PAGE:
I had a pleasure of meeting Bakhtiyar Amanzhol at the Musical Geographies of Central Asia conference. His presentation Musical Instruments of Tengrianism was very informative and interesting but I could not quite agree with the etymology of “Tengri”:
“The historical roots of Tengrianism extend deep into history. The earliest references to Tengri date back to the 4th century B.C.: in ancient Mesopotamia the name of a king would be written with an honorific title, “Dingir” (God). It has been argued that by the twelve-thirteenth century A.D. this form of worship had become a religion in its own right, with its own ontology, cosmology, mythology and demonology. Variants of the word tengri, usually meaning “god”, are found in a wide range of Turkic languages, and there have been many speculations about its etymology. The Russian researcher of Tengrianism, Rafael Bezertinov, conveys a sense of its meaning for Altaic worship by collating the Turkic word “таң” which means “sunrise”, with the ancient Egyptian word “rа” which means “sun”, and the Turkic, Altaic word “yang”, meaning “consciousness”. “
I find the etymology, proposed by Rafael Bezertinov particularly doubtful.
Although the name “Tengri” is attested in the 11th century, there is no doubt that the roots of this religion go deeper by thousands of years into pre-hystory. I fully agree with Mircea Eliade that in its essence Tengrianism is the closest to the reconstructed Proto-Indo-European religion. It is also evident that the three-layered worldview of Tengrianism is identical to the Vedic triloka world structure. Also the Skr. śamana ” the act of calming, appeasing, allaying, tranquillization, pacification” is directly cognate to shaman. It would, therefore, be interesting and justifiable to analyse “Tengri” from the point of view of the oldest fully attested Indo-European language – Vedic (Sanskrit).
As we know, sounds that appear in other IE languages as /e/ or /o/ are represented in Sanskrit by /а/. Also, Sanskrit, being predominantly a syllabic language, would require a vowel between /n/ and /g/ in compounds. Therefore, the Sanskrit variant may be imagined as *tanagr(i). By its structure, this word is clearly a compound which can be represented as *tan – agr. The radical tan is well attested in Vedic meaning, particularly, `to extend, spread, be diffused (as light) over, shine, extend towards, reach to’ (Monier Williams Dictionary). Tengri is directly associated with the sky and its usual epithet is “Father Sky” ( cp. Mongolian Tenger Etseg “Sky Father”). In this expression “tenger” stands for “sky”. The Skt. tana `extended, spread over’ is also a literal description of the sky so we can legitimately affiliate ten and Skr. tan.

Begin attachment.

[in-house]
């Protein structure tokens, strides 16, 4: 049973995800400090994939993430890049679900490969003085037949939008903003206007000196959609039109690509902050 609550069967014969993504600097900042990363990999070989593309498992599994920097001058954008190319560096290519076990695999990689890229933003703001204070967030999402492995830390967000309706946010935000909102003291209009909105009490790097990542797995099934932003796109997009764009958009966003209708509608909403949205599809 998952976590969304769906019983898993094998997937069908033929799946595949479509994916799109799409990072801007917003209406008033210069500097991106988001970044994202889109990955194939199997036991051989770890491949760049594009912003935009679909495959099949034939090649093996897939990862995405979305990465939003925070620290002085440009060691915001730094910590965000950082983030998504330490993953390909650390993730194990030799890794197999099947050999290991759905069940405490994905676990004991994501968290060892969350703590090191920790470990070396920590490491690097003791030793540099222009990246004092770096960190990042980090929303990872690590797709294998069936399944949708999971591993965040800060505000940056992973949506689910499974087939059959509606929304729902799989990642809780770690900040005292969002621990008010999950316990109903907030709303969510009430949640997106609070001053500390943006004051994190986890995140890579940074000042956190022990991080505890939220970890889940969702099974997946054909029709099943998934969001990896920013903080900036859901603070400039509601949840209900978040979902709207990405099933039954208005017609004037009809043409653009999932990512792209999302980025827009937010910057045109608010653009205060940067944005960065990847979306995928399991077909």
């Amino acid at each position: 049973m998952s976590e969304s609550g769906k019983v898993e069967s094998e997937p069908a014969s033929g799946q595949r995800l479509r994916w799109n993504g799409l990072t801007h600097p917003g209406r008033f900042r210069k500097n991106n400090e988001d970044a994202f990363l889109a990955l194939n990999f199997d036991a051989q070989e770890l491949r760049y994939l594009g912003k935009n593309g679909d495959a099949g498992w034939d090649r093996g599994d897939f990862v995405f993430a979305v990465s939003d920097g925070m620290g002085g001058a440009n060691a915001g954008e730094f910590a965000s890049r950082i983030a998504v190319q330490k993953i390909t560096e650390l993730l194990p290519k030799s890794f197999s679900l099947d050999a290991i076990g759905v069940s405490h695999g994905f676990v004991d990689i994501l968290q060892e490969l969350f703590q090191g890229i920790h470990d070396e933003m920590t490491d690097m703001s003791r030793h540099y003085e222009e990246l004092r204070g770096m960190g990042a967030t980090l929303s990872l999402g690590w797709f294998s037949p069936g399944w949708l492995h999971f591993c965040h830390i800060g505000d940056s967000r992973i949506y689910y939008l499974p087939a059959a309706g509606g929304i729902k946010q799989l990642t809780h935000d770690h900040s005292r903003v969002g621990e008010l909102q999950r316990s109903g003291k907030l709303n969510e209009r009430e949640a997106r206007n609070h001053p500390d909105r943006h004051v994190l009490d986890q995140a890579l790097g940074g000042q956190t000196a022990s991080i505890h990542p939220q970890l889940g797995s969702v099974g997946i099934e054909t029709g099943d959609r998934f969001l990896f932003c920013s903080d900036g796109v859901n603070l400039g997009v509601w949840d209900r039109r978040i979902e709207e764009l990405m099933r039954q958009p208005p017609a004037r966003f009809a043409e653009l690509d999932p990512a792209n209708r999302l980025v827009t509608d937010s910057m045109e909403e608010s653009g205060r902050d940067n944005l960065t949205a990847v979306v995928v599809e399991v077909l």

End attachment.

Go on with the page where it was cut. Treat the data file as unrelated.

The second component can be linked to agra meaning not only “foremost, anterior, first, prominent, projecting, chief, best” (cp. Rus. огромен/ogromen (sounds as “argomen”) `huge, vast’) but also, importantly “uppermost part, top, summit.
Joining the two meanings we may interpret tengri as `(he who is) extending, spread, diffusing (as light) over, shining, extending towards (people), reaches to foremost, (who is) the anterior, first, prominent, projecting, chief, best, (who is) the uppermost part, top, summit”. In short, a fitting name for the chief god!
Alternatively, if we do not add the medial /a/ and view the second part simply as gr, it may be linked to the Skr. radical gṝ (sounds similar to gree) meaning `to call, call out to, invoke’. In this case “tengri” may be interpreted as `(he who is) extending, spread, diffusing (as light) over, shining, extending towards (people)= the sky + (which is) invoked’.